The editorial explains that a possible Sharia court in Canada “will invite consenting Muslims to submit disputes about marriage, money and other civil matters to arbitrators schooled in the precepts of Islamic religious law. Assuming the decisions are otherwise consistent with federal law . . . , these Sharia judgments would then be enforceable in Canadian courts.”
That consistency with federal law makes all the difference: “The question of how much would be left of Sharia after courts strip away everything that is sexist or otherwise prohibited is an interesting question — but not one we need to deal with here. Our point is that giving Muslims the right to apply Sharia in the resolution of mundane civil disputes will not lead to the stoning of adulterous women — or any other scandalous result. In other words, while the combination of Ontario arbitration law and Sharia may titillate the blogosphere, Canadians have little to fear.”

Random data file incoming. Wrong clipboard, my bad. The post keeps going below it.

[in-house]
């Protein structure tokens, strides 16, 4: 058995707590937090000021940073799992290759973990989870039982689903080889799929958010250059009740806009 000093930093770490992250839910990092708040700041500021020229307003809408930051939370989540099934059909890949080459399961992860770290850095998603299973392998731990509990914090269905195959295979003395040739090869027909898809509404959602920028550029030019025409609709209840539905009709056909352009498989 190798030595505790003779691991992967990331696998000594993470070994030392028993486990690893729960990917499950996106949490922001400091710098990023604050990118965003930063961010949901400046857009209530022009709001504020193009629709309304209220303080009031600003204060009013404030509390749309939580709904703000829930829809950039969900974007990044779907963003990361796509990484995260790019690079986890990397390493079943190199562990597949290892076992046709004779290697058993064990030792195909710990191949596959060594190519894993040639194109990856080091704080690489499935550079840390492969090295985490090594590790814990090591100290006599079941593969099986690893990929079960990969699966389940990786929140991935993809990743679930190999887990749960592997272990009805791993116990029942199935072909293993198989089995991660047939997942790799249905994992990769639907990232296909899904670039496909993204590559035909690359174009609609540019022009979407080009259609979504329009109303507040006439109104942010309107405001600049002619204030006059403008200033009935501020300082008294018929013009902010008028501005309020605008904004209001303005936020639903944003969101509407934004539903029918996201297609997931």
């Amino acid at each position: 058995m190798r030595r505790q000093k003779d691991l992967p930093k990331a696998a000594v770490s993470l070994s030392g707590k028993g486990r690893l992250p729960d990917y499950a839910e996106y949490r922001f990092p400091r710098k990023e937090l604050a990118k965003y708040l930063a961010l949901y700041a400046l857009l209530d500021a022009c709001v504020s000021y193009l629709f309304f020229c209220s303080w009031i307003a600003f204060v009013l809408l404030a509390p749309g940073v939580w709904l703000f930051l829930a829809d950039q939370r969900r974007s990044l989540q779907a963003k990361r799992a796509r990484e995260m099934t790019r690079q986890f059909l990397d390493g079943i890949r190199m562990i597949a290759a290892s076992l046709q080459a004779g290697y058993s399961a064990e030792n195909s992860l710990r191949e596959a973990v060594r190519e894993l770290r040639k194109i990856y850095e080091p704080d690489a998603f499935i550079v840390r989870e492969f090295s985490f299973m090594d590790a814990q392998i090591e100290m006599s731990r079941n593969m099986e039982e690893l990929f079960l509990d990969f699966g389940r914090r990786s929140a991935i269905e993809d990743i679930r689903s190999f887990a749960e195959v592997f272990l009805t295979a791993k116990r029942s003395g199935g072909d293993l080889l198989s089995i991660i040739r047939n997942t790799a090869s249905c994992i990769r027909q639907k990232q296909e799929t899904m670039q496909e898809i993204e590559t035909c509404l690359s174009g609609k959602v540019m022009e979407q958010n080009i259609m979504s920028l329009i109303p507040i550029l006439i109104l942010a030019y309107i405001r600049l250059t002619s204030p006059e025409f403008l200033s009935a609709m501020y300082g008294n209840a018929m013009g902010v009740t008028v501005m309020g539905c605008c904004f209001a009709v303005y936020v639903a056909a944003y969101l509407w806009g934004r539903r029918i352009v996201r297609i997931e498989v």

That sounds reasonable, and I’m sure that that is indeed the framework within which Sharia is being introduced in Canada. However, I wonder what will happen when a group that is growing rapidly in numbers and influence begins to call for changes in that federal law on multiculturalist grounds, charging that their freedom to be who they are is being infringed by statutes that restrict full implementation of Sharia among themselves. Then if that group becomes a majority in the country, I wonder if any among them will remember the pronouncements of many learned jurists of their faith to the effect that once their group is a majority in a nation, Sharia must become of the law of the land.
Will any of this happen? Maybe not. But I wouldn’t go so far as to assume that it cannot happen.